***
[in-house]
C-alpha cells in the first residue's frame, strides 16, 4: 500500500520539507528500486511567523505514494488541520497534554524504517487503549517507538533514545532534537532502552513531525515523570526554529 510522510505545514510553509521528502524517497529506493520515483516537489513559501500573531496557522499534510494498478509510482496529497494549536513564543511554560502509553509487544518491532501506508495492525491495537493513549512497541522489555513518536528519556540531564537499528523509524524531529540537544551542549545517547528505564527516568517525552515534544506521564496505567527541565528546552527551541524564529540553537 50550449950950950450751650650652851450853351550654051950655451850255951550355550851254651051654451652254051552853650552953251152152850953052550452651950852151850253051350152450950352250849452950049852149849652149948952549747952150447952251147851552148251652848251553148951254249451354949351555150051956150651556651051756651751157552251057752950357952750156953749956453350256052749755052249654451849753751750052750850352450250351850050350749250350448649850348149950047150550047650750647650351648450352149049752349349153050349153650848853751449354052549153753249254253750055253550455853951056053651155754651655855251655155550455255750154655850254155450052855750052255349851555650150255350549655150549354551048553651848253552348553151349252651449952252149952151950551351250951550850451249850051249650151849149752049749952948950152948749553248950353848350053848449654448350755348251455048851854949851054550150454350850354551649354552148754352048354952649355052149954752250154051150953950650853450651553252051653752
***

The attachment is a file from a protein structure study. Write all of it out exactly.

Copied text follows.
[in-house]
C-alpha cells in the first residue's frame, strides 16, 4: 500500500520539507528500486511567523505514494488541520497534554524504517487503549517507538533514545532534537532502552513531525515523570526554529 510522510505545514510553509521528502524517497529506493520515483516537489513559501500573531496557522499534510494498478509510482496529497494549536513564543511554560502509553509487544518491532501506508495492525491495537493513549512497541522489555513518536528519556540531564537499528523509524524531529540537544551542549545517547528505564527516568517525552515534544506521564496505567527541565528546552527551541524564529540553537 50550449950950950450751650650652851450853351550654051950655451850255951550355550851254651051654451652254051552853650552953251152152850953052550452651950852151850253051350152450950352250849452950049852149849652149948952549747952150447952251147851552148251652848251553148951254249451354949351555150051956150651556651051756651751157552251057752950357952750156953749956453350256052749755052249654451849753751750052750850352450250351850050350749250350448649850348149950047150550047650750647650351648450352149049752349349153050349153650848853751449354052549153753249254253750055253550455853951056053651155754651655855251655155550455255750154655850254155450052855750052255349851555650150255350549655150549354551048553651848253552348553151349252651449952252149952151950551351250951550850451249850051249650151849149752049749952948950152948749553248950353848350053848449654448350755348251455048851854949851054550150454350850354551649354552148754352048354952649355052149954752250154051150953950650853450651553252051653752